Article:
http://dx.doi.org/10.1371/journal.pone.0111086.g001

Discussion

Our analysis suggests that the extinction of Carcharocles megalodon most likely occurred around Pliocene–Pleistocene boundary (∼2.6 Ma, modal value). Interestingly, subsequent to this time and throughout the Pleistocene, baleen whales (Cetacea, Mysticeti) reached modern gigantic sizes [17][19]. This mysticete composition contrasts with assemblages that were contemporaneous with C. megalodon, and that included mostly small-bodied species [17]. Because body size correlates with ecological functions, it has been further proposed that the faunal turnover observed in cetaceans during the Pliocene-Pleistocene boundary resulted in additional niches occupied by baleen whales [17], [20][21].

Fossils of mysticetes are frequently found along with C. megalodon teeth. This has led to the hypothesis that they interacted in ancient marine communities [e.g. 5]. Whether or not C. megalodon preyed upon mysticetes needs further investigation. However, based on the inferred time of extinction of C. megalodon and the known ecological and macroevolutionary trends of cetaceans, we propose that the modern composition and function of gigantic filter-feeding whales established after the extinction of C. megalodon.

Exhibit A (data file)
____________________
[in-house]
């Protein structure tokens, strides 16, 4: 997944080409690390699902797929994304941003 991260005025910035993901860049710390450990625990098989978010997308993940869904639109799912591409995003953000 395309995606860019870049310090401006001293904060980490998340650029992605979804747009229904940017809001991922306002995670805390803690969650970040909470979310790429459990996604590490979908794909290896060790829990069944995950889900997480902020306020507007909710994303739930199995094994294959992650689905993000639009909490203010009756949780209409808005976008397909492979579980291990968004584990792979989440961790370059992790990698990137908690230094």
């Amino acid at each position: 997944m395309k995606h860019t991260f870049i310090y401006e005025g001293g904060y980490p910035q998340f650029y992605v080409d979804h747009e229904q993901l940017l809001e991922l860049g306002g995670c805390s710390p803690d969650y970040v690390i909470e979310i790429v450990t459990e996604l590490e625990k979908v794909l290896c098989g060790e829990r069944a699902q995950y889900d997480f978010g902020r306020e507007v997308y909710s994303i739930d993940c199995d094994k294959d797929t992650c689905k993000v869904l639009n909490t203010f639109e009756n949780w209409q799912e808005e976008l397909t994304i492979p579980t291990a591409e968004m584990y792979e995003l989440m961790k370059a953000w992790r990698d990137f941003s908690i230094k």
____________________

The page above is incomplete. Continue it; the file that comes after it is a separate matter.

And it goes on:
The controlling factors within ecosystems are not limited to top-down processes. Bottom-up effects are also important drivers in marine ecosystem dynamics [e.g. 22] and should be taken into consideration when studying the ecological and macroevolutionary trends of marine organisms. Of relevance to this work, diatom diversity and temperature changes (indicated by oxygen stable isotopes) have been associated with the changes in diversity of marine mammals throughout the Cenozoic [23]. However, it is not clear if these bottom-up processes drove the evolution of modern gigantic sizes in filter-feeding whales. Future work contrasting top-down and bottom-up processes with mysticetes body size trends are needed to discern the drivers of the evolution of gigantism in cetaceans.